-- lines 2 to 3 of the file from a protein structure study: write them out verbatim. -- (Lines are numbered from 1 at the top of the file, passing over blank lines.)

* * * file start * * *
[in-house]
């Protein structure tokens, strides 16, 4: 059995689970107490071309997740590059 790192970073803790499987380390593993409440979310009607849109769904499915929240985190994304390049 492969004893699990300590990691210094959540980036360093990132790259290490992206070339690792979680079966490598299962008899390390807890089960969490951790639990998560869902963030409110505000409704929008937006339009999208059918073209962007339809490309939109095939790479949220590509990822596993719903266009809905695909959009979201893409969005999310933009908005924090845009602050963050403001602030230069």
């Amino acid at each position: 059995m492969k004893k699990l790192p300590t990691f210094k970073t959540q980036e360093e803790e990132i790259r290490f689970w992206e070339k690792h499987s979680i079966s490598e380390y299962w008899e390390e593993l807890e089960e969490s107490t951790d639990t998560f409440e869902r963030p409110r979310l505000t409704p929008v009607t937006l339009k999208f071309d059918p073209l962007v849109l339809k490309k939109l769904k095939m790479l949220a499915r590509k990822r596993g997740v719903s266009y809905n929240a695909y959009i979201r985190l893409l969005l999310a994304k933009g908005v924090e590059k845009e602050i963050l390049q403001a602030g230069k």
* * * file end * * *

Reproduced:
């Protein structure tokens, strides 16, 4: 059995689970107490071309997740590059 790192970073803790499987380390593993409440979310009607849109769904499915929240985190994304390049 492969004893699990300590990691210094959540980036360093990132790259290490992206070339690792979680079966490598299962008899390390807890089960969490951790639990998560869902963030409110505000409704929008937006339009999208059918073209962007339809490309939109095939790479949220590509990822596993719903266009809905695909959009979201893409969005999310933009908005924090845009602050963050403001602030230069």
């Amino acid at each position: 059995m492969k004893k699990l790192p300590t990691f210094k970073t959540q980036e360093e803790e990132i790259r290490f689970w992206e070339k690792h499987s979680i079966s490598e380390y299962w008899e390390e593993l807890e089960e969490s107490t951790d639990t998560f409440e869902r963030p409110r979310l505000t409704p929008v009607t937006l339009k999208f071309d059918p073209l962007v849109l339809k490309k939109l769904k095939m790479l949220a499915r590509k990822r596993g997740v719903s266009y809905n929240a695909y959009i979201r985190l893409l969005l999310a994304k933009g908005v924090e590059k845009e602050i963050l390049q403001a602030g230069k």